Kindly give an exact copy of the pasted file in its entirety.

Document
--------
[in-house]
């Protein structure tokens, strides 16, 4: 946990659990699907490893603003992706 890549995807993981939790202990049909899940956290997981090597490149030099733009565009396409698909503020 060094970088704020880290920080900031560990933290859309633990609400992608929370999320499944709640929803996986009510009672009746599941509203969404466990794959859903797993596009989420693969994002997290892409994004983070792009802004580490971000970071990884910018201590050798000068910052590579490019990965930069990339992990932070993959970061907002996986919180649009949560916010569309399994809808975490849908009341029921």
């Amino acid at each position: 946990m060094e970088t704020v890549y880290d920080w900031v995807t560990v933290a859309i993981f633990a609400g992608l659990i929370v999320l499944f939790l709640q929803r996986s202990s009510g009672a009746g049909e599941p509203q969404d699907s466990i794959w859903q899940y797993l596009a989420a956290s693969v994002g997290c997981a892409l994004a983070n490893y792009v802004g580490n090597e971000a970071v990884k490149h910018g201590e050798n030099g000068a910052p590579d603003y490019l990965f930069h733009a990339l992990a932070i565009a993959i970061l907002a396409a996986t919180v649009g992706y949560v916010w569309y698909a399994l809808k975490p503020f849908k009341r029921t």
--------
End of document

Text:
[in-house]
């Protein structure tokens, strides 16, 4: 946990659990699907490893603003992706 890549995807993981939790202990049909899940956290997981090597490149030099733009565009396409698909503020 060094970088704020880290920080900031560990933290859309633990609400992608929370999320499944709640929803996986009510009672009746599941509203969404466990794959859903797993596009989420693969994002997290892409994004983070792009802004580490971000970071990884910018201590050798000068910052590579490019990965930069990339992990932070993959970061907002996986919180649009949560916010569309399994809808975490849908009341029921």
């Amino acid at each position: 946990m060094e970088t704020v890549y880290d920080w900031v995807t560990v933290a859309i993981f633990a609400g992608l659990i929370v999320l499944f939790l709640q929803r996986s202990s009510g009672a009746g049909e599941p509203q969404d699907s466990i794959w859903q899940y797993l596009a989420a956290s693969v994002g997290c997981a892409l994004a983070n490893y792009v802004g580490n090597e971000a970071v990884k490149h910018g201590e050798n030099g000068a910052p590579d603003y490019l990965f930069h733009a990339l992990a932070i565009a993959i970061l907002a396409a996986t919180v649009g992706y949560v916010w569309y698909a399994l809808k975490p503020f849908k009341r029921t």